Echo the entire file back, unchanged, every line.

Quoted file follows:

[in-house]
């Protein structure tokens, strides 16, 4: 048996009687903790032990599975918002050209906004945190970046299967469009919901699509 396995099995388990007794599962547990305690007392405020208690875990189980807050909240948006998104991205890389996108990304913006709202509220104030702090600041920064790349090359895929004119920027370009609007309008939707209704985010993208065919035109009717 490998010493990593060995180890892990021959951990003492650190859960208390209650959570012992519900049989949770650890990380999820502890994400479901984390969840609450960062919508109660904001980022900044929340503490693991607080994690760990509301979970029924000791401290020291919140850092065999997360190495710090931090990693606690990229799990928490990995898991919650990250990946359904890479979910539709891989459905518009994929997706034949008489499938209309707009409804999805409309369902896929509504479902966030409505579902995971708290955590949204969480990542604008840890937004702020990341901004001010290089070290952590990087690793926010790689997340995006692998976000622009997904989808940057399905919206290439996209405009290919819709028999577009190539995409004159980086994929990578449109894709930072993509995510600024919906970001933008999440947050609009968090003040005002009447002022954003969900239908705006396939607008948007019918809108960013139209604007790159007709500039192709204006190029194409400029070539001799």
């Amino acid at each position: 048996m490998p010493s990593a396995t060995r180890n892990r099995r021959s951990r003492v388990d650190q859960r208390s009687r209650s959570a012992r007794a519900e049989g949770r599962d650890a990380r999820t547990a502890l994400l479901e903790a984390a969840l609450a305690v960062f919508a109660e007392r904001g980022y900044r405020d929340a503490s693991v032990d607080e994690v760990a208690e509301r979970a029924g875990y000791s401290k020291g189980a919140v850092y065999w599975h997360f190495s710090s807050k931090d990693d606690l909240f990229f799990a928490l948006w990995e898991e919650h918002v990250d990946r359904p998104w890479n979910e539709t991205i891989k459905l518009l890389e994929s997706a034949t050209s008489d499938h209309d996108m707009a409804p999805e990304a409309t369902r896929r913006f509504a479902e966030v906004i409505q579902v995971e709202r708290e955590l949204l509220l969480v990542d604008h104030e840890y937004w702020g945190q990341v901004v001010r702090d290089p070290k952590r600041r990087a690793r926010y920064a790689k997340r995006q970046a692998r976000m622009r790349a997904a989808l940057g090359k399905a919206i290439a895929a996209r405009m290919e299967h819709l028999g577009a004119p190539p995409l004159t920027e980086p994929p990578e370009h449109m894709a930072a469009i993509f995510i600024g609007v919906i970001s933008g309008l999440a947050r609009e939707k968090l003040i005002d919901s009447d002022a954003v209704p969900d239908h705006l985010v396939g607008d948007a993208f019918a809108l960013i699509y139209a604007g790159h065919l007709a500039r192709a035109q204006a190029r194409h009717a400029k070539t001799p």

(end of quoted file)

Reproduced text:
[in-house]
């Protein structure tokens, strides 16, 4: 048996009687903790032990599975918002050209906004945190970046299967469009919901699509 396995099995388990007794599962547990305690007392405020208690875990189980807050909240948006998104991205890389996108990304913006709202509220104030702090600041920064790349090359895929004119920027370009609007309008939707209704985010993208065919035109009717 490998010493990593060995180890892990021959951990003492650190859960208390209650959570012992519900049989949770650890990380999820502890994400479901984390969840609450960062919508109660904001980022900044929340503490693991607080994690760990509301979970029924000791401290020291919140850092065999997360190495710090931090990693606690990229799990928490990995898991919650990250990946359904890479979910539709891989459905518009994929997706034949008489499938209309707009409804999805409309369902896929509504479902966030409505579902995971708290955590949204969480990542604008840890937004702020990341901004001010290089070290952590990087690793926010790689997340995006692998976000622009997904989808940057399905919206290439996209405009290919819709028999577009190539995409004159980086994929990578449109894709930072993509995510600024919906970001933008999440947050609009968090003040005002009447002022954003969900239908705006396939607008948007019918809108960013139209604007790159007709500039192709204006190029194409400029070539001799």
């Amino acid at each position: 048996m490998p010493s990593a396995t060995r180890n892990r099995r021959s951990r003492v388990d650190q859960r208390s009687r209650s959570a012992r007794a519900e049989g949770r599962d650890a990380r999820t547990a502890l994400l479901e903790a984390a969840l609450a305690v960062f919508a109660e007392r904001g980022y900044r405020d929340a503490s693991v032990d607080e994690v760990a208690e509301r979970a029924g875990y000791s401290k020291g189980a919140v850092y065999w599975h997360f190495s710090s807050k931090d990693d606690l909240f990229f799990a928490l948006w990995e898991e919650h918002v990250d990946r359904p998104w890479n979910e539709t991205i891989k459905l518009l890389e994929s997706a034949t050209s008489d499938h209309d996108m707009a409804p999805e990304a409309t369902r896929r913006f509504a479902e966030v906004i409505q579902v995971e709202r708290e955590l949204l509220l969480v990542d604008h104030e840890y937004w702020g945190q990341v901004v001010r702090d290089p070290k952590r600041r990087a690793r926010y920064a790689k997340r995006q970046a692998r976000m622009r790349a997904a989808l940057g090359k399905a919206i290439a895929a996209r405009m290919e299967h819709l028999g577009a004119p190539p995409l004159t920027e980086p994929p990578e370009h449109m894709a930072a469009i993509f995510i600024g609007v919906i970001s933008g309008l999440a947050r609009e939707k968090l003040i005002d919901s009447d002022a954003v209704p969900d239908h705006l985010v396939g607008d948007a993208f019918a809108l960013i699509y139209a604007g790159h065919l007709a500039r192709a035109q204006a190029r194409h009717a400029k070539t001799p």